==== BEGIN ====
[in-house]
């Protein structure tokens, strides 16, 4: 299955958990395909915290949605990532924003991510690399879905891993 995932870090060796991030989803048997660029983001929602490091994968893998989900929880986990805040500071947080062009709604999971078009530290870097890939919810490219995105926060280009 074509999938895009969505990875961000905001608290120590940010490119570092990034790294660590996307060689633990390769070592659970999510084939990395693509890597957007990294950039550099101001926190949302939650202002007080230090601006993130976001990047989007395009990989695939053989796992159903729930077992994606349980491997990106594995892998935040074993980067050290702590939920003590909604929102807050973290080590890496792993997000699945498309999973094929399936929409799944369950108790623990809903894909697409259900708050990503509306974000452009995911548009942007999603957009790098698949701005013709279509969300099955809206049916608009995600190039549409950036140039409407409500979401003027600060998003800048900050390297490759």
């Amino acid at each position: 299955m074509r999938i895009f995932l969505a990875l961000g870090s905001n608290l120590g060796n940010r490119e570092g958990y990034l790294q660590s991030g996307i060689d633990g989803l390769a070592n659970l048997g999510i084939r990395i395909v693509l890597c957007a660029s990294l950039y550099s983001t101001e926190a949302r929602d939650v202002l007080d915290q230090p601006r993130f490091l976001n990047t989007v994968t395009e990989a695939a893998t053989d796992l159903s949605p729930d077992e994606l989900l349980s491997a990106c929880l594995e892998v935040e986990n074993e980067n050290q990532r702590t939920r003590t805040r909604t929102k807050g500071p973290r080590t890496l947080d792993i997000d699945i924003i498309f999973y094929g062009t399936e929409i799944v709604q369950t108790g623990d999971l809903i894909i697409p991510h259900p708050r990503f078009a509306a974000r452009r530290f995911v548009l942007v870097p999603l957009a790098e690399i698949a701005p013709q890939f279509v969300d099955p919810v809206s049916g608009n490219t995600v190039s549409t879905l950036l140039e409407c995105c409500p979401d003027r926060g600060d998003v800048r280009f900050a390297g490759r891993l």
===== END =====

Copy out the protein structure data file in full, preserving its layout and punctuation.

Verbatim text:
[in-house]
């Protein structure tokens, strides 16, 4: 299955958990395909915290949605990532924003991510690399879905891993 995932870090060796991030989803048997660029983001929602490091994968893998989900929880986990805040500071947080062009709604999971078009530290870097890939919810490219995105926060280009 074509999938895009969505990875961000905001608290120590940010490119570092990034790294660590996307060689633990390769070592659970999510084939990395693509890597957007990294950039550099101001926190949302939650202002007080230090601006993130976001990047989007395009990989695939053989796992159903729930077992994606349980491997990106594995892998935040074993980067050290702590939920003590909604929102807050973290080590890496792993997000699945498309999973094929399936929409799944369950108790623990809903894909697409259900708050990503509306974000452009995911548009942007999603957009790098698949701005013709279509969300099955809206049916608009995600190039549409950036140039409407409500979401003027600060998003800048900050390297490759």
């Amino acid at each position: 299955m074509r999938i895009f995932l969505a990875l961000g870090s905001n608290l120590g060796n940010r490119e570092g958990y990034l790294q660590s991030g996307i060689d633990g989803l390769a070592n659970l048997g999510i084939r990395i395909v693509l890597c957007a660029s990294l950039y550099s983001t101001e926190a949302r929602d939650v202002l007080d915290q230090p601006r993130f490091l976001n990047t989007v994968t395009e990989a695939a893998t053989d796992l159903s949605p729930d077992e994606l989900l349980s491997a990106c929880l594995e892998v935040e986990n074993e980067n050290q990532r702590t939920r003590t805040r909604t929102k807050g500071p973290r080590t890496l947080d792993i997000d699945i924003i498309f999973y094929g062009t399936e929409i799944v709604q369950t108790g623990d999971l809903i894909i697409p991510h259900p708050r990503f078009a509306a974000r452009r530290f995911v548009l942007v870097p999603l957009a790098e690399i698949a701005p013709q890939f279509v969300d099955p919810v809206s049916g608009n490219t995600v190039s549409t879905l950036l140039e409407c995105c409500p979401d003027r926060g600060d998003v800048r280009f900050a390297g490759r891993l």